7- The cheque, if bounced can be considered a criminal act. This includes insufficient funds in the account, deliberately writing the cheque in such a way as to make it invalid, making an order to the bank not to make a payment or issuing a cheque from a closed account.

8- If you lose any of your cheques, you should use the stop payment facility offered by the banks to avoid issues arising from anyone misusing them.

Laws relating to Property in UAE

The relaxation of the law allowing expats to purchase property and resulting boom in property demand and prices in the mid ‘noughties’ was shortly followed by the infamous 2008 collapse of the market. The subsequent cautious recovery highlights the complexity of UAE property law and the requirement to exercise buyer caution more widely appreciated.

According to UAE law, you may buy a property from a developer ‘off-plan’ by paying a 10% to 15% down payment with the balance payable over a period determined either by milestones in development or even, in some cases after the completion and handover of the project. It is imperative you ensure that the developer you are committing to is registered with the Dubai Land Department and that any payments are made to an escrow bank account.

Understanding the documentation involved and what rights and protection it offers all parties varies depending on the quality of that documentation. Make sure you fully understand the commitment and expectations before signing these documents.

If you choose to employ the assistance of a broker in making a purchase (or indeed if one is forced upon you by the developer), you will need to clarify that they are registered with RERA. You can do this by asking to see their ID card or simply visit the Land Department for verification.

Another important document in a property transaction is the Sale and Purchase Agreement which will form the ‘contract’ of your commitment to purchase as well as the parameters and commitment for the developer to build and deliver the project.

Ensure that the agreement clearly outlines and determines the date for completion of the project, actual milestones to be reached to trigger any payments and the penalties and exit clauses if these are not met. You will also need to understand which court is authorized to hear any dispute should future problems arise.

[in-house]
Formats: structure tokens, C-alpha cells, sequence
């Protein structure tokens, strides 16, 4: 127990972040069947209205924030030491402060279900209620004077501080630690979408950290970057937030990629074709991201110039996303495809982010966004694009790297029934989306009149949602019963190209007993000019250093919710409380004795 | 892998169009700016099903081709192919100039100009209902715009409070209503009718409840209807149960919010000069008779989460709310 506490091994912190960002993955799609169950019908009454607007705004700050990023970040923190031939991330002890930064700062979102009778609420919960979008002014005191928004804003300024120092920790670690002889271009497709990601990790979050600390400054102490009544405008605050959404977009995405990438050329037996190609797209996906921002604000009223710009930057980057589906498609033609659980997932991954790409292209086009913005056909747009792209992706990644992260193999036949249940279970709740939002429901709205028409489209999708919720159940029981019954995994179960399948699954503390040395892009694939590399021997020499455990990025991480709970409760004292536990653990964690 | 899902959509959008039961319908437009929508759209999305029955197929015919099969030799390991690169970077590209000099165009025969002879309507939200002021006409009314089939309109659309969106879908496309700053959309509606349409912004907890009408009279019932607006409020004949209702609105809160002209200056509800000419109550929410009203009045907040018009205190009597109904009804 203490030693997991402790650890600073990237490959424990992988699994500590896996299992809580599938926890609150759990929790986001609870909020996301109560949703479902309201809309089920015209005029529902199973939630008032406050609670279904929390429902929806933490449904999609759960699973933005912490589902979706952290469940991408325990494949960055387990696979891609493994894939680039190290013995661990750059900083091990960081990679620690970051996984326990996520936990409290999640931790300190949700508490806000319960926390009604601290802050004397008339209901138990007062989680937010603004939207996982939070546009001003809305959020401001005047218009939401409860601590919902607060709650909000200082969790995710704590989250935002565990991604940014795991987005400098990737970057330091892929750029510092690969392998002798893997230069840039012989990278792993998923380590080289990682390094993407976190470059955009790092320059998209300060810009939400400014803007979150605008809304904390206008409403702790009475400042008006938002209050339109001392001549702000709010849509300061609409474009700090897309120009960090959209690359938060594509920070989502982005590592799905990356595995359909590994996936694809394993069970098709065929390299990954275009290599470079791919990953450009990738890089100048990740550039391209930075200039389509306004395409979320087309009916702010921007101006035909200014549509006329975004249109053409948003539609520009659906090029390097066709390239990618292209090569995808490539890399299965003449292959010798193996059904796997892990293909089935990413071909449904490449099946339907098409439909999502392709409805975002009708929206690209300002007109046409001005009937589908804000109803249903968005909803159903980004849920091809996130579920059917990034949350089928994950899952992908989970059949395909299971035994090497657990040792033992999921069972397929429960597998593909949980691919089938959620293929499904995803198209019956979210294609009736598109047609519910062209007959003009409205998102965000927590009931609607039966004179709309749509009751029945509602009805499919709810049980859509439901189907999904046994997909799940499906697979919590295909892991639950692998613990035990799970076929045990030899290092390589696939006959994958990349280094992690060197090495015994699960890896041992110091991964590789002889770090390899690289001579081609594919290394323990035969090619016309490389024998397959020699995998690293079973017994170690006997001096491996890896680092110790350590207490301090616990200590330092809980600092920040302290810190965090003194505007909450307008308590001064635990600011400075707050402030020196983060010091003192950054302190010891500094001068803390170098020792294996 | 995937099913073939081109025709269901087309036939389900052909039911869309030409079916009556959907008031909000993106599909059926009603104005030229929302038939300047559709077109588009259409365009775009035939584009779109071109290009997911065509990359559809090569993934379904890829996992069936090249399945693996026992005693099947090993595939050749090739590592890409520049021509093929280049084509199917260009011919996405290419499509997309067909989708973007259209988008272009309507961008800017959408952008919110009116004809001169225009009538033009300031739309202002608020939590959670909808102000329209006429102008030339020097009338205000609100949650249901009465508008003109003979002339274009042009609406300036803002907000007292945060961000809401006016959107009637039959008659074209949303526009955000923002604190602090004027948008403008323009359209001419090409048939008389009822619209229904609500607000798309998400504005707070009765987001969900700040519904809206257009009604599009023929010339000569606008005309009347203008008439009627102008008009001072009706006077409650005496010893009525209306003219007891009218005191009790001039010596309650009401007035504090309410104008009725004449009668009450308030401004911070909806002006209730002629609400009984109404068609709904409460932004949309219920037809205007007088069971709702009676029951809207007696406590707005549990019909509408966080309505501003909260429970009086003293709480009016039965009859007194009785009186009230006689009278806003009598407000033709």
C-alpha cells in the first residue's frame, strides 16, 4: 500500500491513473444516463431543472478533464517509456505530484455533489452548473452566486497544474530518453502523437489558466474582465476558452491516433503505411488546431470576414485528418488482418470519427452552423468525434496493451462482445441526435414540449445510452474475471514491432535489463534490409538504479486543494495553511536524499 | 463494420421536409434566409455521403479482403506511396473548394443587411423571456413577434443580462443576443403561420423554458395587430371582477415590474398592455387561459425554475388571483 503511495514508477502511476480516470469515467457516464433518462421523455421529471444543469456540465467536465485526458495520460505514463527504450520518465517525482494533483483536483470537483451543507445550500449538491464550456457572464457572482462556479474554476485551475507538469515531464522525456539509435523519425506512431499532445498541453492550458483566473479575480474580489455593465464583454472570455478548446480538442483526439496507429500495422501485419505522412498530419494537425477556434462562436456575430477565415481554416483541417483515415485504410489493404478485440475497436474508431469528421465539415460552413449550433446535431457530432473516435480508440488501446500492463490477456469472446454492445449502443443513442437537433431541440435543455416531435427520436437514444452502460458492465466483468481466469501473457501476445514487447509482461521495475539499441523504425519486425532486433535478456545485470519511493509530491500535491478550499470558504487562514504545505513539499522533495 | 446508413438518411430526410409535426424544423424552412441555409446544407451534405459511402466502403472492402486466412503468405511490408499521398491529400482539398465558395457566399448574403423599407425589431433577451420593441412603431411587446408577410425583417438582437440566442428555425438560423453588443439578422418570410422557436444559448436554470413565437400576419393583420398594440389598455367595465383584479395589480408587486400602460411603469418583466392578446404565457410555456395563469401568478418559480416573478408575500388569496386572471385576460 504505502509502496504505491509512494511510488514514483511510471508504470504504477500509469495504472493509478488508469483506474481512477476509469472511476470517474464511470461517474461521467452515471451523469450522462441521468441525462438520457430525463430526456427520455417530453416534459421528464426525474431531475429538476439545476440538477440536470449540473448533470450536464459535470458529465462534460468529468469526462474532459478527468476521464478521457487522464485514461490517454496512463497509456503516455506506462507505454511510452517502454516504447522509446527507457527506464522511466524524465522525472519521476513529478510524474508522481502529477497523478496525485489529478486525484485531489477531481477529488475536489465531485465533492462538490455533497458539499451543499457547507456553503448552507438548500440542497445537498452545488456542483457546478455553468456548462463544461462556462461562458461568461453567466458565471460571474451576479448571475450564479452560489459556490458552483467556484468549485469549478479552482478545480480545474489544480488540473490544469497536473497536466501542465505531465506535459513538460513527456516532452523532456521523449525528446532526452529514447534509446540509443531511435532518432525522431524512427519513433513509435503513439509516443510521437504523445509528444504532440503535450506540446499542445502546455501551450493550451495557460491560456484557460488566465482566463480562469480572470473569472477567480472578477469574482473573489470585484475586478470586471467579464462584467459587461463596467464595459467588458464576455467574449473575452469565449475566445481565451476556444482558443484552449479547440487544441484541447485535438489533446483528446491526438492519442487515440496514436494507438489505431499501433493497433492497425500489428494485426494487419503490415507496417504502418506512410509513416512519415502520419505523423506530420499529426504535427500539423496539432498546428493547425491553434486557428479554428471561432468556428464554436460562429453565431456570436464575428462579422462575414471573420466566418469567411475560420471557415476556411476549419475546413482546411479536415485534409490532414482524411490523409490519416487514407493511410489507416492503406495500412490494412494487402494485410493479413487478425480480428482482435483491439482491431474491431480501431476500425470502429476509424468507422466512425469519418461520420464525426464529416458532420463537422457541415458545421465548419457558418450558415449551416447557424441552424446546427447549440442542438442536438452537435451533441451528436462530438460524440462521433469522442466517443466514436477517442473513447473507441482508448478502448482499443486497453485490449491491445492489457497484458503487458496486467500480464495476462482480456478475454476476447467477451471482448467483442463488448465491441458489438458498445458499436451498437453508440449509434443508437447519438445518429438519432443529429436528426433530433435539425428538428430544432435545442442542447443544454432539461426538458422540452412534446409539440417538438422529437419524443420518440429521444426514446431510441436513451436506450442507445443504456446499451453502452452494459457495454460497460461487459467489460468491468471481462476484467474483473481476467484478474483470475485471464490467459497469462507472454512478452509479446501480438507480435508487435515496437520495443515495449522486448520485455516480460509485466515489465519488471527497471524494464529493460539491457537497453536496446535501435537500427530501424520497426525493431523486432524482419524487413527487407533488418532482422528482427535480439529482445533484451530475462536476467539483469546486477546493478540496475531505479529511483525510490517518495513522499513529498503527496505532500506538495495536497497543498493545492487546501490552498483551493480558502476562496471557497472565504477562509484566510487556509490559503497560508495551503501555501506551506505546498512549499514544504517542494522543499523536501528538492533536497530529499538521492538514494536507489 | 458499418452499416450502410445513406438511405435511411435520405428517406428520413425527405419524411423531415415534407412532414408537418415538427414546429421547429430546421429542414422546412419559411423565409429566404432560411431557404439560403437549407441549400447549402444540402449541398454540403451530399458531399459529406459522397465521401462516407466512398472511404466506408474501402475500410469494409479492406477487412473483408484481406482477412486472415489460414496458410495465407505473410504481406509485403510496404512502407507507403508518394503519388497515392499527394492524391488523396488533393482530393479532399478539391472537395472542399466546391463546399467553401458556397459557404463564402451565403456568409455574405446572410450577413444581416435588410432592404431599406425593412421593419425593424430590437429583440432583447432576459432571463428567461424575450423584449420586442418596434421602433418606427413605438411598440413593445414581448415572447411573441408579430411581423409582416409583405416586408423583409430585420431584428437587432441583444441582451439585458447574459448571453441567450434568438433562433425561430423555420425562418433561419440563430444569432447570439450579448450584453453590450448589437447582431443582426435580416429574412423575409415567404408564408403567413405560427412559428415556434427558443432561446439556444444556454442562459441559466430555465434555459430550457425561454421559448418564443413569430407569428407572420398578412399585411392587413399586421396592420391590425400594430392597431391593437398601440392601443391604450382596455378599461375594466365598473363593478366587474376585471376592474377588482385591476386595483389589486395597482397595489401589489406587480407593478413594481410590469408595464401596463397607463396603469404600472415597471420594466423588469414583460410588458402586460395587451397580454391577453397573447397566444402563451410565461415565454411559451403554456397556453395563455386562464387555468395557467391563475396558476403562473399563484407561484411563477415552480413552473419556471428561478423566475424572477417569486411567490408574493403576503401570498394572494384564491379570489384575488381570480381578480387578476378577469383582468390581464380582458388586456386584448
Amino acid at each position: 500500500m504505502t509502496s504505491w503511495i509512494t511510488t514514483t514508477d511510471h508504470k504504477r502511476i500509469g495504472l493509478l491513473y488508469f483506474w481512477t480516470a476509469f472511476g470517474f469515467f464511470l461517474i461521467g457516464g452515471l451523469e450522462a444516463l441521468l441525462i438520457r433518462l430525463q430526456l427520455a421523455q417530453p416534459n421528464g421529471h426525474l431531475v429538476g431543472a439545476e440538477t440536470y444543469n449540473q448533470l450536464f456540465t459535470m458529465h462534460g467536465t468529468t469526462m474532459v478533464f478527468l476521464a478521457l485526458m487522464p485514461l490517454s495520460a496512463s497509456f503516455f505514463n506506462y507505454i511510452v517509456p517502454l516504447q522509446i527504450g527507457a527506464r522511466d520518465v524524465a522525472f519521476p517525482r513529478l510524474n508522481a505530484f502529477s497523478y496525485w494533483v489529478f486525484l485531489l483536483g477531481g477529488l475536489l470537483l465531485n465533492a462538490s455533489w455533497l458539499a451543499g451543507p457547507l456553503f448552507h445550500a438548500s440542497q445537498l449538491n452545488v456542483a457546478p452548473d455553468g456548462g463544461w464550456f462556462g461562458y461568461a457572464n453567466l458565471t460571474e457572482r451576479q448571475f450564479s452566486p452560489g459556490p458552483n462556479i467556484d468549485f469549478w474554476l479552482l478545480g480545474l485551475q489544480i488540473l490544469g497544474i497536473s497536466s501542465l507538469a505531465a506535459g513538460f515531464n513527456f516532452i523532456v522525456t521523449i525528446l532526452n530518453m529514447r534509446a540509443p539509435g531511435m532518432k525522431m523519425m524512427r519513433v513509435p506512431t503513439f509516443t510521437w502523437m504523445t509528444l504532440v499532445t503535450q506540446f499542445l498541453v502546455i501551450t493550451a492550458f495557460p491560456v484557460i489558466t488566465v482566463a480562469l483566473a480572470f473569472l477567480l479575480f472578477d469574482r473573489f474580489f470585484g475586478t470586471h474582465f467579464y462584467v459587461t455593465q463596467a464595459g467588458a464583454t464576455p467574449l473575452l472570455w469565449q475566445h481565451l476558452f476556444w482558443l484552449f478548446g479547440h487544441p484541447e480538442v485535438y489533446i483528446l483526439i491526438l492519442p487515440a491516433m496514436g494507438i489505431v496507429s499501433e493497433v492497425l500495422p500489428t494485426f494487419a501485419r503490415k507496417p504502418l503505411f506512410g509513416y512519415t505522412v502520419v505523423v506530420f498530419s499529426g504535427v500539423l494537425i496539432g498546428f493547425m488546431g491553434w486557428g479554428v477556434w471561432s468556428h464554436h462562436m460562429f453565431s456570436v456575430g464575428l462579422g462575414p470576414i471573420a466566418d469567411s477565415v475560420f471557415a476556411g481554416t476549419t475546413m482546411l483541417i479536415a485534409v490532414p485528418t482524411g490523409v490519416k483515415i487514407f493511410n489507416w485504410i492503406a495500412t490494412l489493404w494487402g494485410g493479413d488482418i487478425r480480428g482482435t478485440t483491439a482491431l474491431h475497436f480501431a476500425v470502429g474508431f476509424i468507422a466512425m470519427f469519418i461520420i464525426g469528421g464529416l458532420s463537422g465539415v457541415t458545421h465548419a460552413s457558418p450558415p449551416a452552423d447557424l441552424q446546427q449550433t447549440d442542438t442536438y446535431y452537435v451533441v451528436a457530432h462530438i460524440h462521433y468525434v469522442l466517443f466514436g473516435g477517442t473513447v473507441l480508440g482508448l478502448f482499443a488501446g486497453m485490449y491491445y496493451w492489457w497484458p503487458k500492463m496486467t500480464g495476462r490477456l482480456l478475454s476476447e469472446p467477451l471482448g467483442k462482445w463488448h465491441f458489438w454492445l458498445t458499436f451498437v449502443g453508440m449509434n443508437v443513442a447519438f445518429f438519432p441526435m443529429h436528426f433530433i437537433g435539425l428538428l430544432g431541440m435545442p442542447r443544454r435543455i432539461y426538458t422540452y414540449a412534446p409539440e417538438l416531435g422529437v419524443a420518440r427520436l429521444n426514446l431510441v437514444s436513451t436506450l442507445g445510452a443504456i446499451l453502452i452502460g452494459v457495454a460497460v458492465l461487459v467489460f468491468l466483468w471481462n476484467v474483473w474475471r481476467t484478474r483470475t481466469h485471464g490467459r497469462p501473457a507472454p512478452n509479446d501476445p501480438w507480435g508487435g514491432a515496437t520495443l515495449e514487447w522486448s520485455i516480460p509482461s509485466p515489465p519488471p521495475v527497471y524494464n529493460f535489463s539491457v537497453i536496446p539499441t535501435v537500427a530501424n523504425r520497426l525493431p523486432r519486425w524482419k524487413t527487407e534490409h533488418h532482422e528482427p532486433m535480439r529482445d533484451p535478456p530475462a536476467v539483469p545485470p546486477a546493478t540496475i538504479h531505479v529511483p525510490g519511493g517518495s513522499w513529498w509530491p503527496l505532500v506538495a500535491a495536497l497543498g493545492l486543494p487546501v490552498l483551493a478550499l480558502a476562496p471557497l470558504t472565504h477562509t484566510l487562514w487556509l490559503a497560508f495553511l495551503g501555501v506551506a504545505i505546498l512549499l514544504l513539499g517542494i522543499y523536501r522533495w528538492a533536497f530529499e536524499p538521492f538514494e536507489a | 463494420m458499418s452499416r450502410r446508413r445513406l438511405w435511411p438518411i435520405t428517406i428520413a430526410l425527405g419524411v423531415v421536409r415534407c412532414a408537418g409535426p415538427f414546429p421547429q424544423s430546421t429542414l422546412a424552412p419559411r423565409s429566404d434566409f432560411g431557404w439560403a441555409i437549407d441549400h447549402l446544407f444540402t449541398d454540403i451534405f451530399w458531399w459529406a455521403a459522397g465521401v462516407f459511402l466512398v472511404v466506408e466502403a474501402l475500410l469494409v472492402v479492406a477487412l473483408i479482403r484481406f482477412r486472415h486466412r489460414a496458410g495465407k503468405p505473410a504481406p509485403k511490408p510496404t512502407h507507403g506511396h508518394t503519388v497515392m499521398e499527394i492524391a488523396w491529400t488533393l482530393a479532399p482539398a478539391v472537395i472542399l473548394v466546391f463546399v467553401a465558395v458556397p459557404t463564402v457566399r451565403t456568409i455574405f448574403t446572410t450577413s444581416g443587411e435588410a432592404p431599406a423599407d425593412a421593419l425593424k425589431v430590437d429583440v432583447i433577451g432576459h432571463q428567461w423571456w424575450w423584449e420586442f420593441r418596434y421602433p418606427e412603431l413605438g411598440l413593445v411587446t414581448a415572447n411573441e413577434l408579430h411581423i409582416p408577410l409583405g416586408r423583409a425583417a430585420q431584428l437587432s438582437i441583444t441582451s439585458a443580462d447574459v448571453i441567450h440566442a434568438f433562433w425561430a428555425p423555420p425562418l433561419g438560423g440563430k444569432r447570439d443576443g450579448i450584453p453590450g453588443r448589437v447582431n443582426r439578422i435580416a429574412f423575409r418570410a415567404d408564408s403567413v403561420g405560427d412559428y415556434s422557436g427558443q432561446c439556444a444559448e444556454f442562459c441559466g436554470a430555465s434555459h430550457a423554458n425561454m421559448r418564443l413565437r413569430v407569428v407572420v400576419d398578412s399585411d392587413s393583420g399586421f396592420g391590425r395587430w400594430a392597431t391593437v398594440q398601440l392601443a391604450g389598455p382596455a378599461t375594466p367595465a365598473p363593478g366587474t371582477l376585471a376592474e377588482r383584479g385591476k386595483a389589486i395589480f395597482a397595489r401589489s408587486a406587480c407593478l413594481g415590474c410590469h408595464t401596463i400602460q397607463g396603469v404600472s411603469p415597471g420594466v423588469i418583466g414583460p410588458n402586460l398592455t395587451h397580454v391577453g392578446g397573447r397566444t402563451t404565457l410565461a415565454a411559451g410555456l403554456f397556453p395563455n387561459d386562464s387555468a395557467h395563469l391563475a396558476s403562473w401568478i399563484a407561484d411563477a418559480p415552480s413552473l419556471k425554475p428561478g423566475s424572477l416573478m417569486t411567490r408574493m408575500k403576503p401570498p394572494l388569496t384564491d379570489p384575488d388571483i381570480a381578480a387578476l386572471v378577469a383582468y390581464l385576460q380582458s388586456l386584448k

As purchasing a property is one of life’s ‘major’ purchases, please engage the assistance of professional legal counsel to protect your investment.

After Effects of Divorce in UAE

There is no escape from the after effects of a divorce in UAE. The rules and laws for divorce in your home country can apply here in the UAE according to Article 1 of ‘UAE Personal Status Law’ (commonly known as ‘Shariah Law’).

As an expat you may be unclear of many areas of the law, particularly in relation to divorce and court proceeding in the UAE. There may also be complications relating to claiming legal rights for the husband, the wife and the children.

As a Muslim man you can divorce your wife by saying ‘I divorce you’ three times and you will be separated according to the UAE law. However, women cannot do the same. There are provisions to allow a Muslim woman to divorce her husband for incidences such as domestic violence or inability or failure to provide financial support. Another method for a woman to divorce from her husband is Khula. It should be remembered however that if following this path, she will lose the dowry (the money to be paid by her husband for releasing her from the marriage).

How to file for divorce proceedings? This will depend on the specific details of the case. If, for example, a woman is earning money to support the family and has family assets in her name, Dubai court could be the most beneficial place to file if the intention is not to pay money to her husband. This path would also help in ensuring she retains custody of the children and she keep all her assets in her name.

UK courts can be more beneficial if a husband was earning to support the family, you have joint assets and if you need to consider pension earnings now or in the future.

In reality, there isn’t one solution that applies to all cases and it is imperative that you seek professional guidance that is tailored for your specific circumstances.